Mentions: To further understand the fate of deficient cells, we monitored cell growth using time-lapse microscopy. During 36 h observation, cells detached at the interphase or stayed arrested without entering M phase were increased after sh #1 and sh #2 treatment (Figure 4a). For those entering M phase, 93.5% of the control shRNA-treated HeLa cells entered anaphase properly, mostly at about 1 h after starting to round up, whereas only 55.1% and 74.0% of sh #1- and sh #2-treated cells, respectively, did so (Figure 4e). Similar tendency was observed in A549 cells; although 97.2% of sh #1-treated cells still entered anaphase, this reduction was significant in comparison with 100.0% of observed control cells (n=539) and control shRNA-treated cells (n=465) did so (Figure 4e). Cells arrested at metaphase usually stayed rounded for several hours before their eventual detachment (Figure 4b). To verify whether chromosome alignment at metaphase was impaired after αTAT1 downregulation, HeLa cells stably expressing histone H2B-strawberry were used. Results revealed that chromosomes could be aligned at the metaphase plate of deficient cells, however, after sustaining several hours without entering anaphase, more and more chromosomes moved outward followed by cell detachment (Figure 4c). As for the sh #1- and sh #2-treated cells moving on to cytokinesis, the furrow ingression stage was not noticeably affected but 3.7% and 5.7% of HeLa and 11.7% and 5.5% of A549 cells still underwent furrow regression that mostly produced multiploid cells (Figures 4d and e). These characteristics were consistent with mitotic catastrophe, although HeLa and A549 cells showed slightly different susceptibility during cell cycle stages.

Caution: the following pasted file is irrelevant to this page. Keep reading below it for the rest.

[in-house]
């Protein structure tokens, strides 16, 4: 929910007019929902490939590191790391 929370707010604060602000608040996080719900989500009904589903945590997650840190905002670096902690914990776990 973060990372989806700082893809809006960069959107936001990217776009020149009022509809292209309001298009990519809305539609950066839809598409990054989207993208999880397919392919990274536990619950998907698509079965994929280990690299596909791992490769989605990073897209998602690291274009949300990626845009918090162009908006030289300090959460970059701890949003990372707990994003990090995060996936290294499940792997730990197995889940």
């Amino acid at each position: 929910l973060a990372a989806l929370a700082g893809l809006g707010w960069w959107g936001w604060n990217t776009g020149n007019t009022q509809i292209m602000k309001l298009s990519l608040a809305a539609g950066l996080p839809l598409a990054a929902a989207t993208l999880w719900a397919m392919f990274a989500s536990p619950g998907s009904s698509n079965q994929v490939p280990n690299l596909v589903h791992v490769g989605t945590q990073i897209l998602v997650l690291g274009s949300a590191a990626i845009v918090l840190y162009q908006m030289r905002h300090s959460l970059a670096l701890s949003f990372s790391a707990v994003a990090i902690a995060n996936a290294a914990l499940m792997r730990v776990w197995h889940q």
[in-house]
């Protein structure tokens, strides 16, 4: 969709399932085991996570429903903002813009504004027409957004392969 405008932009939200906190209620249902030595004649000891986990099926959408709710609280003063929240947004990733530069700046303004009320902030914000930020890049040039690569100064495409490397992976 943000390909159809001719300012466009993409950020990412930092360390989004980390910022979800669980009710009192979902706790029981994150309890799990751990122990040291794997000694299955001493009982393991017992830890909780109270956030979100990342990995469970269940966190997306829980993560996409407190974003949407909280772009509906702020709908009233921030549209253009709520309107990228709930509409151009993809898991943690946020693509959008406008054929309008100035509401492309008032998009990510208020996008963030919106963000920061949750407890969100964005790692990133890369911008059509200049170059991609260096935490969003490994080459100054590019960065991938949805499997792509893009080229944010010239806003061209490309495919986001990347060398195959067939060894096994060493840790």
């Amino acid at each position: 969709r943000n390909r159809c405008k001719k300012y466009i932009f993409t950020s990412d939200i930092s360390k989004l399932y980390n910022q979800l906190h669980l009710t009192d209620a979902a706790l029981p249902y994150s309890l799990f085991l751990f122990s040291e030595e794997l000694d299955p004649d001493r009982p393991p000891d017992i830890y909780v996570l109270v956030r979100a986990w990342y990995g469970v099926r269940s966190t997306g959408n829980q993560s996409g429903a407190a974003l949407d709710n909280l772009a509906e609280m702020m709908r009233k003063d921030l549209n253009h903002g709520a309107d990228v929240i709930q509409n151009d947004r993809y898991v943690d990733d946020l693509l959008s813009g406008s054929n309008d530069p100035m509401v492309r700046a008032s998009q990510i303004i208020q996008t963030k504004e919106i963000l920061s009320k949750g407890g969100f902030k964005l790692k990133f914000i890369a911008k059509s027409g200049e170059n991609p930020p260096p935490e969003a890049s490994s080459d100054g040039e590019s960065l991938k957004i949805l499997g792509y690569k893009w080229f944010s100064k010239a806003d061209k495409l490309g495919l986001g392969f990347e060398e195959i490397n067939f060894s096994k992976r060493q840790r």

View Article: PubMed Central - PubMed

ABSTRACT

α-Tubulin acetyltransferase 1 (αTAT1) controls reversible acetylation on Lys40 of α-tubulin and modulates multiple cellular functions. αTAT1 depletion induced morphological defects of touch receptor neurons in Caenorhabditis elegans and impaired cell adhesion and contact inhibition in mouse embryonic fibroblasts, however, no morphological or proliferation defects in human RPE-hTERT cells were found after αTAT1-specific siRNA treatment. Here, we compared the effect of three αTAT1-specific shRNAs on proliferation and morphology in two human cell lines, HeLa and A549. The more efficient two shRNAs induced mitotic catastrophe in both cell lines and the most efficient one also decreased F-actin and focal adhesions. Further analysis revealed that αTAT1 downregulation increased γ-H2AX, but not other DNA damage markers p-CHK1 and p-CHK2, along with marginal change in microtubule outgrowth speed and inter-kinetochore distance. Overexpression of αTAT1 could not precisely mimic the distribution and concentration of endogenous acetylated α-tubulin (Ac-Tu), although no overt phenotype change was observed, meanwhile, this could not completely prevent αTAT1 downregulation-induced deficiencies. We therefore conclude that efficient αTAT1 downregulation could impair actin architecture and induce mitotic catastrophe in HeLa and A549 cells through mechanisms partly independent of Ac-Tu.

No MeSH data available.